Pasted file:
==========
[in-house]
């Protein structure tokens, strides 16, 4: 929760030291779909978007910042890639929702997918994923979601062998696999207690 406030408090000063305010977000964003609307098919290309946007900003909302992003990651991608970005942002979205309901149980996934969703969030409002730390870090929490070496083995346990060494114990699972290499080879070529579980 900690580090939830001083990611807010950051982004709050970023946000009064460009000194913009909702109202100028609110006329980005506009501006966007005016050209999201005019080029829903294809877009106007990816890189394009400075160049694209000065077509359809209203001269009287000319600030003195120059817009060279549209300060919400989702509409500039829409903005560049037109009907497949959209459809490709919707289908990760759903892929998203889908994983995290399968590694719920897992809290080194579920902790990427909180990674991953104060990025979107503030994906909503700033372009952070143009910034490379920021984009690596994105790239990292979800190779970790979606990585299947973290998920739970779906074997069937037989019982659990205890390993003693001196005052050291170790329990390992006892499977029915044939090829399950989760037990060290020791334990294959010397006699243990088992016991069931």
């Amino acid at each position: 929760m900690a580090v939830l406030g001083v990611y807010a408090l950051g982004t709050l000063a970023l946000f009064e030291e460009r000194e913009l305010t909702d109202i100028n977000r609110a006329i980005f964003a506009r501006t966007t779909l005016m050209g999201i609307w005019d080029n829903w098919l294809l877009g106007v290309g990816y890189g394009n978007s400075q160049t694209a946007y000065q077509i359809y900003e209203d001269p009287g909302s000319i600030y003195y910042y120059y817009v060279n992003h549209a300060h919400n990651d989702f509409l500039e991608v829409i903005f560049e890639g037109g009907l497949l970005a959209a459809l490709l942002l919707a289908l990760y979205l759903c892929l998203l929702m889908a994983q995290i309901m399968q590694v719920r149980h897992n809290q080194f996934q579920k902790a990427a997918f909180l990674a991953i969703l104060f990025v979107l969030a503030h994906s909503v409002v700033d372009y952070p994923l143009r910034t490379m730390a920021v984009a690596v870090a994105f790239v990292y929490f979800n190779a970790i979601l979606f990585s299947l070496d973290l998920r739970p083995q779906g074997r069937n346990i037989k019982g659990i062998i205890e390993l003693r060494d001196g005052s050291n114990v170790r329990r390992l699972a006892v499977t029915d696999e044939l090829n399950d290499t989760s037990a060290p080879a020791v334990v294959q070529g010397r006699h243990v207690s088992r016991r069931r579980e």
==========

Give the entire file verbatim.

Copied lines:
[in-house]
């Protein structure tokens, strides 16, 4: 929760030291779909978007910042890639929702997918994923979601062998696999207690 406030408090000063305010977000964003609307098919290309946007900003909302992003990651991608970005942002979205309901149980996934969703969030409002730390870090929490070496083995346990060494114990699972290499080879070529579980 900690580090939830001083990611807010950051982004709050970023946000009064460009000194913009909702109202100028609110006329980005506009501006966007005016050209999201005019080029829903294809877009106007990816890189394009400075160049694209000065077509359809209203001269009287000319600030003195120059817009060279549209300060919400989702509409500039829409903005560049037109009907497949959209459809490709919707289908990760759903892929998203889908994983995290399968590694719920897992809290080194579920902790990427909180990674991953104060990025979107503030994906909503700033372009952070143009910034490379920021984009690596994105790239990292979800190779970790979606990585299947973290998920739970779906074997069937037989019982659990205890390993003693001196005052050291170790329990390992006892499977029915044939090829399950989760037990060290020791334990294959010397006699243990088992016991069931």
């Amino acid at each position: 929760m900690a580090v939830l406030g001083v990611y807010a408090l950051g982004t709050l000063a970023l946000f009064e030291e460009r000194e913009l305010t909702d109202i100028n977000r609110a006329i980005f964003a506009r501006t966007t779909l005016m050209g999201i609307w005019d080029n829903w098919l294809l877009g106007v290309g990816y890189g394009n978007s400075q160049t694209a946007y000065q077509i359809y900003e209203d001269p009287g909302s000319i600030y003195y910042y120059y817009v060279n992003h549209a300060h919400n990651d989702f509409l500039e991608v829409i903005f560049e890639g037109g009907l497949l970005a959209a459809l490709l942002l919707a289908l990760y979205l759903c892929l998203l929702m889908a994983q995290i309901m399968q590694v719920r149980h897992n809290q080194f996934q579920k902790a990427a997918f909180l990674a991953i969703l104060f990025v979107l969030a503030h994906s909503v409002v700033d372009y952070p994923l143009r910034t490379m730390a920021v984009a690596v870090a994105f790239v990292y929490f979800n190779a970790i979601l979606f990585s299947l070496d973290l998920r739970p083995q779906g074997r069937n346990i037989k019982g659990i062998i205890e390993l003693r060494d001196g005052s050291n114990v170790r329990r390992l699972a006892v499977t029915d696999e044939l090829n399950d290499t989760s037990a060290p080879a020791v334990v294959q070529g010397r006699h243990v207690s088992r016991r069931r579980e």